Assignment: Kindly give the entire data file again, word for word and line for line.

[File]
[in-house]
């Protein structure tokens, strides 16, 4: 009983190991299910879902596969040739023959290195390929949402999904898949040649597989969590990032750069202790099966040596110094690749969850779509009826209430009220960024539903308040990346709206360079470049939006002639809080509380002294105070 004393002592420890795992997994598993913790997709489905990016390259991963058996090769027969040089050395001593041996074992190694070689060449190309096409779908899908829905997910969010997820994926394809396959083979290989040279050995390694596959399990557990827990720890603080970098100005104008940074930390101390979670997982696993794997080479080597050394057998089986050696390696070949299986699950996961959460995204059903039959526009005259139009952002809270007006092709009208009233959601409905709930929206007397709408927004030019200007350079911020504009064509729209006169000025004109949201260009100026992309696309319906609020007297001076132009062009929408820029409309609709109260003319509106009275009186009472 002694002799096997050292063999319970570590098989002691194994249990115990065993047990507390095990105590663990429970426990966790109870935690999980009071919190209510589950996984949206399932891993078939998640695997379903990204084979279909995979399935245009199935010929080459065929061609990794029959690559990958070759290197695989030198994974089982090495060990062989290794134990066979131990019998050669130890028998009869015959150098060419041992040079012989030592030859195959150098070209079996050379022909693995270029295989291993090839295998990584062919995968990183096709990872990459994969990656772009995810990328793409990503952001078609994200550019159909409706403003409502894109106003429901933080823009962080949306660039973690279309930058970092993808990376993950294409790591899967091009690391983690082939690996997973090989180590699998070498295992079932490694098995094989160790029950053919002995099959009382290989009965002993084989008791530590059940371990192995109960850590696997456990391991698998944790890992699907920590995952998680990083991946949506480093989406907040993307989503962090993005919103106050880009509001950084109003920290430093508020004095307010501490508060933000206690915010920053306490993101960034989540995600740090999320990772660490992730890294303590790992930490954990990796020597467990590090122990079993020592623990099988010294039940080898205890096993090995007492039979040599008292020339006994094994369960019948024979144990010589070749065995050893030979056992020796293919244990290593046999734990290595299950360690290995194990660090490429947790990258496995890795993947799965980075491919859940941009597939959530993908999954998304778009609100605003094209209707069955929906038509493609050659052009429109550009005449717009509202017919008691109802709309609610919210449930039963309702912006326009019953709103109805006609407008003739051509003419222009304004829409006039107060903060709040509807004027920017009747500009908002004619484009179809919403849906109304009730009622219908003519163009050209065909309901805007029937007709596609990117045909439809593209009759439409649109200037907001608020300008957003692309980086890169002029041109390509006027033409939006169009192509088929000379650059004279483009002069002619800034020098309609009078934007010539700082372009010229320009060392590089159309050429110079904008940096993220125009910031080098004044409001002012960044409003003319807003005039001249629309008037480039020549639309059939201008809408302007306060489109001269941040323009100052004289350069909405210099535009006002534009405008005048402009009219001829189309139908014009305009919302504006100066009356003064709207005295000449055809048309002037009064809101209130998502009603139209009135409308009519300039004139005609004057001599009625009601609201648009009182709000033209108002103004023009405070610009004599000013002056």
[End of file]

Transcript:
[in-house]
């Protein structure tokens, strides 16, 4: 009983190991299910879902596969040739023959290195390929949402999904898949040649597989969590990032750069202790099966040596110094690749969850779509009826209430009220960024539903308040990346709206360079470049939006002639809080509380002294105070 004393002592420890795992997994598993913790997709489905990016390259991963058996090769027969040089050395001593041996074992190694070689060449190309096409779908899908829905997910969010997820994926394809396959083979290989040279050995390694596959399990557990827990720890603080970098100005104008940074930390101390979670997982696993794997080479080597050394057998089986050696390696070949299986699950996961959460995204059903039959526009005259139009952002809270007006092709009208009233959601409905709930929206007397709408927004030019200007350079911020504009064509729209006169000025004109949201260009100026992309696309319906609020007297001076132009062009929408820029409309609709109260003319509106009275009186009472 002694002799096997050292063999319970570590098989002691194994249990115990065993047990507390095990105590663990429970426990966790109870935690999980009071919190209510589950996984949206399932891993078939998640695997379903990204084979279909995979399935245009199935010929080459065929061609990794029959690559990958070759290197695989030198994974089982090495060990062989290794134990066979131990019998050669130890028998009869015959150098060419041992040079012989030592030859195959150098070209079996050379022909693995270029295989291993090839295998990584062919995968990183096709990872990459994969990656772009995810990328793409990503952001078609994200550019159909409706403003409502894109106003429901933080823009962080949306660039973690279309930058970092993808990376993950294409790591899967091009690391983690082939690996997973090989180590699998070498295992079932490694098995094989160790029950053919002995099959009382290989009965002993084989008791530590059940371990192995109960850590696997456990391991698998944790890992699907920590995952998680990083991946949506480093989406907040993307989503962090993005919103106050880009509001950084109003920290430093508020004095307010501490508060933000206690915010920053306490993101960034989540995600740090999320990772660490992730890294303590790992930490954990990796020597467990590090122990079993020592623990099988010294039940080898205890096993090995007492039979040599008292020339006994094994369960019948024979144990010589070749065995050893030979056992020796293919244990290593046999734990290595299950360690290995194990660090490429947790990258496995890795993947799965980075491919859940941009597939959530993908999954998304778009609100605003094209209707069955929906038509493609050659052009429109550009005449717009509202017919008691109802709309609610919210449930039963309702912006326009019953709103109805006609407008003739051509003419222009304004829409006039107060903060709040509807004027920017009747500009908002004619484009179809919403849906109304009730009622219908003519163009050209065909309901805007029937007709596609990117045909439809593209009759439409649109200037907001608020300008957003692309980086890169002029041109390509006027033409939006169009192509088929000379650059004279483009002069002619800034020098309609009078934007010539700082372009010229320009060392590089159309050429110079904008940096993220125009910031080098004044409001002012960044409003003319807003005039001249629309008037480039020549639309059939201008809408302007306060489109001269941040323009100052004289350069909405210099535009006002534009405008005048402009009219001829189309139908014009305009919302504006100066009356003064709207005295000449055809048309002037009064809101209130998502009603139209009135409308009519300039004139005609004057001599009625009601609201648009009182709000033209108002103004023009405070610009004599000013002056």